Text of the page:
Steps to Peristalsis: bolus enters and triggers contraction; this propels food toward the stomach
the two types of muscle used during peristalsis: circle muscle on the back and long muscle that does the duck bill
What is the fancy medical term for chewing? Mastication
What is the fancy medical term for swallowing? deglutition
3 phases to swallowing the voluntary/buccal phase, the pharyngeal phase, and the esophageal phase.
Where are nutrients absorbed? the Intestines
proteins and small amounts of starch/fat are partially digested where? stomach
Where does most digestion take place? Intestine
Where is alcohol absorbed? small intestine
rate of alcohol absorption depends on what? rate of stomach empties contents into the intestine; also depends on gender (thus eating before drinking slows the absorption of alcohol)
In the stomach, food is churned into what substance? chyme
4 main parts to the stomach: Cardia, Fundus, Body, and Pylorus
Folds in the stomach that increase surface area are called what? Rugae
2 curves of the stomach are called what? greater curvature and lesser curvature
Sphincter of the stomach: Pyloric sphincter
What are Gastric pits? Depressions in Mucosa where glands secrete gastric juice
4 cells of the Gastric Mucosa: Mucous-neck, parietal, chief, and enteroendocrine
What is the one stomach function necessary to life? production of intrinsic factor(necessary for production of RBCs and normal neurological functioning)
What type of stomach cell secretes mucous? mucous neck
Why do we need mucous in the stomach? to protect lining and prevent autodigestion
Which type of stomach cell secretes HCL (hydrochloric acid)? Parietal cells
What does HCL do? kills microbes
Which stomach cell type secretes intrinsic factor? Parietal
What vitamin does intrinsic factor allow you to absorb? B12
Which stomach cell type secretes pepsinogen, a digestive enzyme precursor? chief (Chief pepsi)
What is pepsinogen in its activated form? Pepsin (used to digest proteins)
enteroendocrine means what? gut hormone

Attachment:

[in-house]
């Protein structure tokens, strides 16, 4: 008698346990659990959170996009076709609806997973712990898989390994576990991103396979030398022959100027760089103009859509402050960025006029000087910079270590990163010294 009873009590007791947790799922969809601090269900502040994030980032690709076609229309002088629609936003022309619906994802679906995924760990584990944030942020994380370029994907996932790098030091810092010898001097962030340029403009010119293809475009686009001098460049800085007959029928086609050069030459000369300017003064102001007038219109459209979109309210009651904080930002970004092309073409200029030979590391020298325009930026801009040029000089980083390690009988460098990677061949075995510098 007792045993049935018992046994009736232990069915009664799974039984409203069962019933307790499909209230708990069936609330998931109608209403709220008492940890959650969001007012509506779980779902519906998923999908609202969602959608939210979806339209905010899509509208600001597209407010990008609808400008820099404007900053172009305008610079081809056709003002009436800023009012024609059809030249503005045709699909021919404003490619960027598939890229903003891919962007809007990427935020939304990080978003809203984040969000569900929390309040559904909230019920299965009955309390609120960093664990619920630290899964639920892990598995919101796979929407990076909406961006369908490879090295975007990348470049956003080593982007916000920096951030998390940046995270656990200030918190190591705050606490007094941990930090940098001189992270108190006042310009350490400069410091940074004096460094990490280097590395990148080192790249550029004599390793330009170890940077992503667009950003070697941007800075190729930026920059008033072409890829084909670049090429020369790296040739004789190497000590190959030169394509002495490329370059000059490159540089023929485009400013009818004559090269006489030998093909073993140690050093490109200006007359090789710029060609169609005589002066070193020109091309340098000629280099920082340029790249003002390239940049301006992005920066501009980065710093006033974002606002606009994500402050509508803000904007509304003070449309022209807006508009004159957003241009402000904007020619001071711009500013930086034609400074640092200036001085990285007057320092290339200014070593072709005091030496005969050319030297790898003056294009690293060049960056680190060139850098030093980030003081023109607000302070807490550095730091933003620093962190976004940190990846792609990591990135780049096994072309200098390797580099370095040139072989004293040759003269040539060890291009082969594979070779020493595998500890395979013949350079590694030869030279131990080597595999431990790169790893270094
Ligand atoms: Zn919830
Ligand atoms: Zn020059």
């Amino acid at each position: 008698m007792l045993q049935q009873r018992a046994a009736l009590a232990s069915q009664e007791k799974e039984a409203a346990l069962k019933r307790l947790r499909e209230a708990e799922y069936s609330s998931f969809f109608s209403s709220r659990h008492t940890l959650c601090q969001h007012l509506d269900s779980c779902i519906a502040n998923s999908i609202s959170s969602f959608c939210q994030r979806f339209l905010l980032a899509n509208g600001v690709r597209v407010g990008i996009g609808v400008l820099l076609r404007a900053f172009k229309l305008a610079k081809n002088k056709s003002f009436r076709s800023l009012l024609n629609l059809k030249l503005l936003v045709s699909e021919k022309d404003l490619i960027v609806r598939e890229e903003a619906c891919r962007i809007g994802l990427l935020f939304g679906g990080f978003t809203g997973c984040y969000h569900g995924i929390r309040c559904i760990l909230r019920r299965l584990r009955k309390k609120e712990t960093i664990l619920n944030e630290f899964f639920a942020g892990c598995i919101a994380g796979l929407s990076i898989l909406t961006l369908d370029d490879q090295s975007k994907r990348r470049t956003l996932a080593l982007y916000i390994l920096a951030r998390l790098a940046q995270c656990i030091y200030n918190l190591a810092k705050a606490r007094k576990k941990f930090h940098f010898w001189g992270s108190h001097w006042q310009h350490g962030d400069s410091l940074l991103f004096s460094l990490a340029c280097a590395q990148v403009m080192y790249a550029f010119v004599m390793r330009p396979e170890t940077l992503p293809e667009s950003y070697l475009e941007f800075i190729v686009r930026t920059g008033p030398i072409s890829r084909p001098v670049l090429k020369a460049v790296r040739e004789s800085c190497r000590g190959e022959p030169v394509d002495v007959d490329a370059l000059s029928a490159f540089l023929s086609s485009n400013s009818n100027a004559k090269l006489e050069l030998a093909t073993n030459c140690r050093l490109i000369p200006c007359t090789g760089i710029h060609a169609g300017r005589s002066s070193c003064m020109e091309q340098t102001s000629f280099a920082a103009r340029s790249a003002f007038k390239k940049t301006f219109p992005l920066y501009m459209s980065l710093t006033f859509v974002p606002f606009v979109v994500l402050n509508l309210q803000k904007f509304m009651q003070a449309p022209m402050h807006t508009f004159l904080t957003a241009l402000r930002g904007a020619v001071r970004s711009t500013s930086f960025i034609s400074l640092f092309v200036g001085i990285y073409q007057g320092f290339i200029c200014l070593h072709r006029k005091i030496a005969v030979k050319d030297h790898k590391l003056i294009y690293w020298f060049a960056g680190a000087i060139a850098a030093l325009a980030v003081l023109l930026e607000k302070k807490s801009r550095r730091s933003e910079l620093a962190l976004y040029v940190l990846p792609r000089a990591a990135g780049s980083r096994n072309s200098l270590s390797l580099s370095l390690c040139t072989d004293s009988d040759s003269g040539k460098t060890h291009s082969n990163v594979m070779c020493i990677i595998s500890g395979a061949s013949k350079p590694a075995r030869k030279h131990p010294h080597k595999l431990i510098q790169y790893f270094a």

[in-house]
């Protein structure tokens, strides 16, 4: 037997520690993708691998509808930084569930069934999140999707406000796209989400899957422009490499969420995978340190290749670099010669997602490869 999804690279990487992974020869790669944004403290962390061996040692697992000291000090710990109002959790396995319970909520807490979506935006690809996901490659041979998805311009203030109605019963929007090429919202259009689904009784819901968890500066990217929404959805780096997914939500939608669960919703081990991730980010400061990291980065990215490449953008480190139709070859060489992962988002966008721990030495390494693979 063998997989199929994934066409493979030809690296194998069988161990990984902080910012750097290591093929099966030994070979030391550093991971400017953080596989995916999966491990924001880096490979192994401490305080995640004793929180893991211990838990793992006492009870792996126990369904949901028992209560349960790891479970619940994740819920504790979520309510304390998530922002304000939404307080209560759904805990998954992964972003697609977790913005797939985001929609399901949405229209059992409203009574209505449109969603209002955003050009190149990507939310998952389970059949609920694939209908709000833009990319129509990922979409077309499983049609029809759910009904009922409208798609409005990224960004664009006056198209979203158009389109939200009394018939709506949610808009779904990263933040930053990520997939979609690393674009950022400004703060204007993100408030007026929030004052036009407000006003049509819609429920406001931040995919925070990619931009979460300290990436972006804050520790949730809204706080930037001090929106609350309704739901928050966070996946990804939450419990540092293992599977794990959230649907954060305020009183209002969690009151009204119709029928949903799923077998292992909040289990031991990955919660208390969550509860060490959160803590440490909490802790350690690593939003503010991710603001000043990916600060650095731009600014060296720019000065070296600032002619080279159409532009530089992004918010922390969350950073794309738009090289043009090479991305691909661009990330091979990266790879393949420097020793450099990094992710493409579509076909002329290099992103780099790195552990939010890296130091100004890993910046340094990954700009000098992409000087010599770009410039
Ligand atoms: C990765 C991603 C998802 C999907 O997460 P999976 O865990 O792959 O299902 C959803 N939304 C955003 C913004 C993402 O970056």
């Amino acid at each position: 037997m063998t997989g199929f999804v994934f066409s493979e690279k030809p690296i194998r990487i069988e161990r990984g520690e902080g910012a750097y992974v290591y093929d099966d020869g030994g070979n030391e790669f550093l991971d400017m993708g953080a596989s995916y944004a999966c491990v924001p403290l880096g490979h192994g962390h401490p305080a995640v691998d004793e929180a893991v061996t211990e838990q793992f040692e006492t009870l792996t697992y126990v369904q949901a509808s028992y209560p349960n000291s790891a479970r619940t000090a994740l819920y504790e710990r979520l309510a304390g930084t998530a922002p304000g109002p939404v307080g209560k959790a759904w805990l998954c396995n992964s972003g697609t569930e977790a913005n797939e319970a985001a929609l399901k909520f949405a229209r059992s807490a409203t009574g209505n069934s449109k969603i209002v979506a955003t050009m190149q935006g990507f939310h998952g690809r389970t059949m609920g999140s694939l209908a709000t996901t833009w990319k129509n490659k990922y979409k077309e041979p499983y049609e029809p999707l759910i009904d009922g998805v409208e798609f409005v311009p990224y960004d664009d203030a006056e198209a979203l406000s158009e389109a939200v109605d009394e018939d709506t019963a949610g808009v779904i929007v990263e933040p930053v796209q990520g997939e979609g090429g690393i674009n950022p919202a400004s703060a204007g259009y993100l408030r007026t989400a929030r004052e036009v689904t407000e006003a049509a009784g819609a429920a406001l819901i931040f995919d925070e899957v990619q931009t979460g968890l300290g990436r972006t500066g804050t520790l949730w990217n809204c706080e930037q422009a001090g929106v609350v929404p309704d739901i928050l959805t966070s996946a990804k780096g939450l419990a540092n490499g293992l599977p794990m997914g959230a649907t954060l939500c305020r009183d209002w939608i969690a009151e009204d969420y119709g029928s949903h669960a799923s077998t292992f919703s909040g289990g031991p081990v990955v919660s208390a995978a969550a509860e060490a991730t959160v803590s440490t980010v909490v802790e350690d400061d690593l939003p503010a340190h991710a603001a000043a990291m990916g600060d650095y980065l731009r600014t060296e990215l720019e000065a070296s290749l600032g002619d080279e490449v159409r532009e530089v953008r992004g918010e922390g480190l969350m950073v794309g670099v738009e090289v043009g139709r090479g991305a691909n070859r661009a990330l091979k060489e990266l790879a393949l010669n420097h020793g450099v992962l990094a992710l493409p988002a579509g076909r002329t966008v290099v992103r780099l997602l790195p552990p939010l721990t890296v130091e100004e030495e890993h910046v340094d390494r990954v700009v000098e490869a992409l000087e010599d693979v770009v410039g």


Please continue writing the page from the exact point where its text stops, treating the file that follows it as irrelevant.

What do enteroendocrine cells do? NS says hey we ate something (stretching), and Enteroendocrine cells say hey parietal cells, secrete some HCL
What is Gastrin secreted by? G cells
What does Gastrin do? Cause gastric glands to increase secretory activity (hydrochloric acid)
What does Cholecystokinin (CCK) do? increases action of secretin in the liver as well as pancreas to increase bile and pancreas "juice"
What does Somatostatin do? inhibits gastric secretion of all products and inhibits gastric motility and emptying
Draw Parietal cell; include these parts: H+, CO3-, Cl-, K+, leak channel, pumps, lumen, capillary, basilar surface interstitium, apical surface, draw 3 receptors
What is H2CO3? Carbonic acid
What is Carbonic Acid? Buffer
What is dissociation? When something (like carbonic acid) falls apart
What does H2 CO3 fall apart into? H+ and CO3
What three things are used in the parietal cell's pump? ATPase, H+, K+ (H+ pumped out and K+ pumped in)
What facilitates the forming of Carbonic acid? CA or carbonic anhydrase
Every time a Bicarbonate (HCO3) goes where and it causes what to go where? bicarb goes into the blood and Chloride comes into the cell
What is an antiporter? swap of bicarb and chloride
How does Chloride get out? leak channel
What other thing is trying to get out of the cell through leak channels? K+
How does you know to put out some HCL? NS- detects stretch; Endocrine System responds- hormone put out; that hormone tells parietal cell to put out HCL
What are the 3 receptors on a parietal cell for? Gastrin, Ach, and Histamine
What cells make histamine? Mast and Basil
What are the 2 types of Histamine receptors? H2 and H1 receptors
What type of Histamine receptor responds to allergies? H1
What type of Histamine receptor is found on the surface of Parietal cells? H2
What does Histamine do to the H2 receptor on a parietal cell? causes increase in HCL release by increasing the gastrin and Ach secretion
What is the big hormone that tells everybody else to tell everybody else to increase HCL? HISTAMINE
Where does HCL come from? H2O + CO2 which leads to carbonic acid dissociation***
Which endocrine cell/secretion causes gastric glands to increase secretory activity (hydrochloric acid); secreted by G-cells? Gastrin
Which endocrine cell/secretion increases action of secretin on liver as well as pancreas to increase bile and pancreas "juice"? Cholecystokinin
Which endocrine cell/secretion inhibits gastric secretion of all products and inhibits gastric motility and emptying? Somatostatin
List the types of gastric cells living in a gastric gland at the bottom of a gastric pit: Surface Mucous, Mucous neck, Parietal, Chief, Enteroendocrine
How to remember the order of the small intestine: DJI
What does DJI stand for? Duodenum, Jejunum, Ilium
3 phases of stomach secretion: Cephalic, Gastric, intestinal (C.G.I.)
Who controls the cephalic phase of stomach secretion (main part)? brain